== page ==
Sometimes I think contributor Jim Dixon of RealGoodFood has his booth at the PSU Farmers' Market for the sole reason that he gets first pick of all the newest produce as it comes in season. So if you see him there, be sure to quiz him about his recommendations while you peruse the Italian olive oils, vinegars, fennel pollen and particularly the addictive origano Pantesco (Italian oregano) he has on offer.

The first artichokes of the year appeared at the farmers' market on Saturday, so I bought a bag of the little thistles from my friends’ at Groundworks Organics. When the globes are really young, the fuzzy choke is hardly there, so trimming them down to just the bottoms isn’t too onerous. It still takes some time, but I think the results are worth it and there should be still be plenty available for the next several weeks.

Carciofe Pantesco
Cut the top half of the baby artichokes away, pull off most of the leaves, split the artichokes from top to bottom, and dig out any fuzzy choke. Most recipes call for putting cut artichokes into acidulated water (lemon juice or vinegar added) to prevent browning, but they turn brown when you cook them anyway, so I skip this part. Just put the trimmed artichokes halves in a heavy pan (one you can cover) with a good bit of extra virgin olive oil.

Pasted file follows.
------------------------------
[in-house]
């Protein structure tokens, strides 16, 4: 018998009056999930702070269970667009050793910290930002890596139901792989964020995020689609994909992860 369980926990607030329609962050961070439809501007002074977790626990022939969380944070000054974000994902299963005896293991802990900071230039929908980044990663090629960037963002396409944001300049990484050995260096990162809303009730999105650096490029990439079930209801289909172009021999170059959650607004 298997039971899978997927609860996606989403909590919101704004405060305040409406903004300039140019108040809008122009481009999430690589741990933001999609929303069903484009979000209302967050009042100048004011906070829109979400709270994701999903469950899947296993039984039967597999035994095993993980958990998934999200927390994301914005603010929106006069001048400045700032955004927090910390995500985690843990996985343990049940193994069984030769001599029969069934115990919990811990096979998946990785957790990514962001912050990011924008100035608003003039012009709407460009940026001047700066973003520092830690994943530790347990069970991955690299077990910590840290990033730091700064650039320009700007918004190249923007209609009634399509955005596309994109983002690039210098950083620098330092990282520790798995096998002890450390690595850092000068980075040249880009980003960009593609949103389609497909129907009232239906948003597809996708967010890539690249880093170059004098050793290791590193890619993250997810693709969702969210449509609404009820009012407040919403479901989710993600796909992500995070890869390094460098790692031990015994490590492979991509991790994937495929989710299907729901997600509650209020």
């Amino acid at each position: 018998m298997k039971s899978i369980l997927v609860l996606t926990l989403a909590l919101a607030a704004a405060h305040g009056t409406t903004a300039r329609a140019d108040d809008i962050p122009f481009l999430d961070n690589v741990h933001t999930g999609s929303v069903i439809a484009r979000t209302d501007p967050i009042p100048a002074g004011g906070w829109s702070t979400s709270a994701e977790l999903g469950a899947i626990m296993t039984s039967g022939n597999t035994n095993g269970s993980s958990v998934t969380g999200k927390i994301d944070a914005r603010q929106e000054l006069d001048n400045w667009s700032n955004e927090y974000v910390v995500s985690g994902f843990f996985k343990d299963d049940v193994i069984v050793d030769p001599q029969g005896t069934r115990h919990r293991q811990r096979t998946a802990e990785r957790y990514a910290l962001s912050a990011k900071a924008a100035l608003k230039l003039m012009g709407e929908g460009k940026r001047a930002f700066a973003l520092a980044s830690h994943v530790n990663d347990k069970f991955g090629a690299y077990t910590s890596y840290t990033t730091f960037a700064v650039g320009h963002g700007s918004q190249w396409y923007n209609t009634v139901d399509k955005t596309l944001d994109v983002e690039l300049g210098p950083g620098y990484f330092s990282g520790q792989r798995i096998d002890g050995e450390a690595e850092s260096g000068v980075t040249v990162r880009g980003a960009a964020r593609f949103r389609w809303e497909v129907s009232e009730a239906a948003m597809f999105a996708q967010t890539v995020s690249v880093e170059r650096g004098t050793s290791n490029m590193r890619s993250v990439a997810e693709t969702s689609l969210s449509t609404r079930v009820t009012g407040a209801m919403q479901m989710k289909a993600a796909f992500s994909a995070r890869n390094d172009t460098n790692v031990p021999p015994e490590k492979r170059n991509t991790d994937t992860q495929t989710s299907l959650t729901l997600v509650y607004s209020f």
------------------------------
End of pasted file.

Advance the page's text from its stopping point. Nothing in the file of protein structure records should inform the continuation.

Into the same skillet add a couple (2-4, depending) of the best anchovies you can buy (these at Gustiamo are the best I’ve found and worth every penny), cleaned if salt-packed, diced small. Also add a few cloves of garlic, diced, a couple of tablespoons of good capers (you can buy the Pantellerian capers from Gustiamo, too, until my load arrives), and a good pinch or two of origano Pantesco. Cook everything gently in the oil for about 10 minutes, then add about a quarter cup of water, cover and simmer for about 20 minutes or until the artichokes are tender. Good hot or at room temp.

Wednesday, May 09, 2012

My House Smells Delicious!

Every year my friend Maggie drops off a bouquet of lilacs when the prodigious bushes at her place are in bloom. Today was the day for this year's blooms to arrive!

Tuesday, May 08, 2012

In Season: Asparagus Risotto

Whether its miner's lettuce, nettles or fiddleheads, I just can't get enough of the first green things that pop out of the ground in spring. Call it months of chard or kale overload, but the appearance of the first rapini or asparagus at the farmers' market sings a siren song that has my feet dancing over and my hands loading my basket with them.